For more info on packing a shoebox, check out these great posts by some awesome women (including an idea for what to include in your box):

VERY Thorough post on OCC Shoeboxes: Top Ten Reasons & How-to (including a video by Veggies Tales) by Mommy on Fire

Verses on the poor that can be read/memorized with your children are a great way to tie-in truth.  We also try to discuss how we have been blessed with resources so we are sharing our blessing but they are blessed with abundant joy.  Gratitude. Love.  It comes so easily to others who don’t live in an upside down world. (I don’t want my crew to feel like we are looking “down” on the poor but rather sharing the gifts God has given us and realizing that they gift us, too.)”


“You too can bless a child with that skill!!!  Simply download and print this free guide.  Place it in your shoebox gift, along with a skein of yarn and a hook.  Nestle them among the other items you’ve chosen for the special child who will receive your gift, and voila!  All set!”

Boxes of Hope by Denise in Bloom

Simple shoeboxes that can bring a change and leave an impact on a child’s life. Its so small compared to what American children across the country will receive–what my kids will receive this coming holiday. Its the least we can do.”

Operation Christmas Child: A Pictorial by Mommy on Fire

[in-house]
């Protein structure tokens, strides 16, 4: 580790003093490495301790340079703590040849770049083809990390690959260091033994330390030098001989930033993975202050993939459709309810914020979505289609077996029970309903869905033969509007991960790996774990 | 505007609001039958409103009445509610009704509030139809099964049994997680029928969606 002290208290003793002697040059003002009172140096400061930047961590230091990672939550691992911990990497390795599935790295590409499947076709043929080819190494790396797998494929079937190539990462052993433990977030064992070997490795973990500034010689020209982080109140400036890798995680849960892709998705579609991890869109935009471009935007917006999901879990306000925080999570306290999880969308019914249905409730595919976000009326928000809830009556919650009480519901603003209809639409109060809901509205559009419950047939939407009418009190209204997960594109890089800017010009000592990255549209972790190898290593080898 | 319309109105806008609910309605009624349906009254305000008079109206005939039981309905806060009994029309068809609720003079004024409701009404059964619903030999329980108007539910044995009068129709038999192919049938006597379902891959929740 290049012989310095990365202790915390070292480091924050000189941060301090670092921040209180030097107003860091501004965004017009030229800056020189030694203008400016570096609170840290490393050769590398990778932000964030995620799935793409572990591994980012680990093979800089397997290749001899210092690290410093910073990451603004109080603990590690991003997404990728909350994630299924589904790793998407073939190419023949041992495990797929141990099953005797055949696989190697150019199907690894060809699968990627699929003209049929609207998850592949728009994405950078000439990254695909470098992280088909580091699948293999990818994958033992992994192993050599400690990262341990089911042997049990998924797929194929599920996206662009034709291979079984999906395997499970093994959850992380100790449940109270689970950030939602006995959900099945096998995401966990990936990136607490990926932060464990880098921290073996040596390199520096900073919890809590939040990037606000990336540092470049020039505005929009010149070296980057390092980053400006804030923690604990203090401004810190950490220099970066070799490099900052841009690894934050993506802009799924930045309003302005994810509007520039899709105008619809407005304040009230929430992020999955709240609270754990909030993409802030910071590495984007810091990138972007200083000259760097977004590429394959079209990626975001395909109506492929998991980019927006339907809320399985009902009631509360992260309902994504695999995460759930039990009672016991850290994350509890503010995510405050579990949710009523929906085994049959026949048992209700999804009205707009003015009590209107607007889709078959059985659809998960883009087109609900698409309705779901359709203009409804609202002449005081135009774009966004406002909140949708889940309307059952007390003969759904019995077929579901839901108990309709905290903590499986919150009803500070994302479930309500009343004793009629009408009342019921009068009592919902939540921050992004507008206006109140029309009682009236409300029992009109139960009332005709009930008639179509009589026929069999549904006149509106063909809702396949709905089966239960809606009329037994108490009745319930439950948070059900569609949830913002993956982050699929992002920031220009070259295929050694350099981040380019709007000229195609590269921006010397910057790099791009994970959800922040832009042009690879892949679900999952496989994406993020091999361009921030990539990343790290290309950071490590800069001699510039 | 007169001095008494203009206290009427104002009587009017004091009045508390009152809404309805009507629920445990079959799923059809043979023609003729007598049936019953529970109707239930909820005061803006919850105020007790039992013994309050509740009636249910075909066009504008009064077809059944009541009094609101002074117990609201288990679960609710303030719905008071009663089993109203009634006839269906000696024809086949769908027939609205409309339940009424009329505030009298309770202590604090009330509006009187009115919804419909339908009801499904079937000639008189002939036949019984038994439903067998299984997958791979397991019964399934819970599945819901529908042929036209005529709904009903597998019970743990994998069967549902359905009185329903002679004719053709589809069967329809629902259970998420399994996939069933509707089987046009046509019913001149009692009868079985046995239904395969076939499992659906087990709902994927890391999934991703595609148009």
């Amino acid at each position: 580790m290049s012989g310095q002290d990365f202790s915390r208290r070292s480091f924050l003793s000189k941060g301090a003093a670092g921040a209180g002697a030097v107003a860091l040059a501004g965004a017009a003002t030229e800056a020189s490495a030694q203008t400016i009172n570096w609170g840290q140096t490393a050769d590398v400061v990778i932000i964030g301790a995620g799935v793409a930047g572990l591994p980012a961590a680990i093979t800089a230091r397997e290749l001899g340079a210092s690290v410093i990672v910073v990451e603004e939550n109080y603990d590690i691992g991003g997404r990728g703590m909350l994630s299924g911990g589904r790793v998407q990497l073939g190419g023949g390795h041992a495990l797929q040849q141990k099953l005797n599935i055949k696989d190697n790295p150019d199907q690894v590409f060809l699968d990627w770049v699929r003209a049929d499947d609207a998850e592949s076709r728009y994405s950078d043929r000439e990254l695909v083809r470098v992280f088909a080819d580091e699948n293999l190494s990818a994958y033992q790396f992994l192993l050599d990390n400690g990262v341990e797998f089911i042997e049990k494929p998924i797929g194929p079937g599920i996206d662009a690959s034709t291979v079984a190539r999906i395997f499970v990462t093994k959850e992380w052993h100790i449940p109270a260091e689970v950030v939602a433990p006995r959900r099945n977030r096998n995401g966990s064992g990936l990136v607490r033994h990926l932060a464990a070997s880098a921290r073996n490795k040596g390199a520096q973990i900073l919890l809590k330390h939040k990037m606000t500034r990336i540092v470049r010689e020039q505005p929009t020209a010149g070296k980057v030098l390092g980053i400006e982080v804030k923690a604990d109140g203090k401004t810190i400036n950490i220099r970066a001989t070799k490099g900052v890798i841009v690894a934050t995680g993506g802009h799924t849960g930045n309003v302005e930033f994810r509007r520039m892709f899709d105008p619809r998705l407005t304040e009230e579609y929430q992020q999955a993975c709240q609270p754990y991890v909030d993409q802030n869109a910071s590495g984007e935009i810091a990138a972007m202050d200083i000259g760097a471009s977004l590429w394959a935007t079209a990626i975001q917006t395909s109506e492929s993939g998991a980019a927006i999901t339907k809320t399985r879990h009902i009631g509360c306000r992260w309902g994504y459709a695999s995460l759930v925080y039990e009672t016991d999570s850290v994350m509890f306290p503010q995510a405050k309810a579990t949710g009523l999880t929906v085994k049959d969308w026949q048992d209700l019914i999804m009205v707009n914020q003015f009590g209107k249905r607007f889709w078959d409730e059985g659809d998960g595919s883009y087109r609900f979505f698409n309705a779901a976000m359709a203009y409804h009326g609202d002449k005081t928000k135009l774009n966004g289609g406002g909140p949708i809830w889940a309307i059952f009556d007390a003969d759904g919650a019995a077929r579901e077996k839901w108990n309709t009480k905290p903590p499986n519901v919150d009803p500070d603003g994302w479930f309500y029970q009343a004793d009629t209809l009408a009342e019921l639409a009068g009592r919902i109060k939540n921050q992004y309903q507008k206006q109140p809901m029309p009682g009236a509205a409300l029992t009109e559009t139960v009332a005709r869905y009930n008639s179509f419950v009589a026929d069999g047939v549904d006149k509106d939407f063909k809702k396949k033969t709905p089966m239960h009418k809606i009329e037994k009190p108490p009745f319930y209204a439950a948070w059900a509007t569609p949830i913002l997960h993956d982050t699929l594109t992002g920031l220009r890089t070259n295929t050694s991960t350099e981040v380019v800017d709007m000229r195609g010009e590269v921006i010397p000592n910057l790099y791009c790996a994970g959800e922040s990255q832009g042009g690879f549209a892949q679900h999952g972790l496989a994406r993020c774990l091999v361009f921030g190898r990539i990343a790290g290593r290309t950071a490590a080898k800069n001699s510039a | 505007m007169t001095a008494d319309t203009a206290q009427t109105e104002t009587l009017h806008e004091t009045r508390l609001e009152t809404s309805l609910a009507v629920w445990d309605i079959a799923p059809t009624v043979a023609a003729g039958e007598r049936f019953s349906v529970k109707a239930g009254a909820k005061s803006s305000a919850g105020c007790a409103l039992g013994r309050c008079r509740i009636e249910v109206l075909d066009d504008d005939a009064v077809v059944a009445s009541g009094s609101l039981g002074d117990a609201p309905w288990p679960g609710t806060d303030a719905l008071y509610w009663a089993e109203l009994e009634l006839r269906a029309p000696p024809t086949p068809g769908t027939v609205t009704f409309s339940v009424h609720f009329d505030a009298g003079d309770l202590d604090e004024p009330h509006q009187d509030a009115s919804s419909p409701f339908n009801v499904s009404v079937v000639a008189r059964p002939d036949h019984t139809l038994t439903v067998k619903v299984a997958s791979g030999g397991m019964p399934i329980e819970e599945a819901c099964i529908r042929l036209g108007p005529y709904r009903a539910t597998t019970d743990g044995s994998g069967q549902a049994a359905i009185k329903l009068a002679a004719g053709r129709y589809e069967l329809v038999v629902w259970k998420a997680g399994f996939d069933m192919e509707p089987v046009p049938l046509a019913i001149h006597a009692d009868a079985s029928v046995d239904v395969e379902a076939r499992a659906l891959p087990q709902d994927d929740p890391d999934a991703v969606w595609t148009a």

Shoe Box Distribution in Uganda 2008 2 

to those who can’t get there fast enough in Uganda. Because Faith is a verb!”

Few Favorites Friday: November 11th

1. Candy Experiments

I wrote a post this week about sharing what you love with your kids, so they can know you better and what makes you unique (and so you don’t forget what you enjoy!).

Well I LOVE candy and I was a science major in college, so when I saw the link to science experiments with leftover Halloween candy I had to try them. The first experiment was “Color chromatography with M&Ms”.

“The word “chroma” means color and “graph” means to write or document.  So this experiment is documenting the true colors of our candy. We chose M&Ms as our test subject.  There are 6 colors of M&Ms – red, orange, yellow, green, blue, and brown.  However, those dye colors are not listed as ingredients.  Instead, other colors are blended to make these 6 beautiful colors. But which colors are found in each?  That’s what candy chromatography is going to tell us!” -The Quirky Mommas

The boys favorite part was melting the M&Ms in drops of water and putting the colored water on the filter. They didn’t really care about the results of the experiment. =)

The second experiment we did was to guess which candies would sink & which would float. We made our hypothesis first and then ran the tests.

The only candy we found that floated was the 3 musketeers (marshmallow filling…less dense). The boys thought that was very cool. But they enjoyed eating our “test subjects” the most!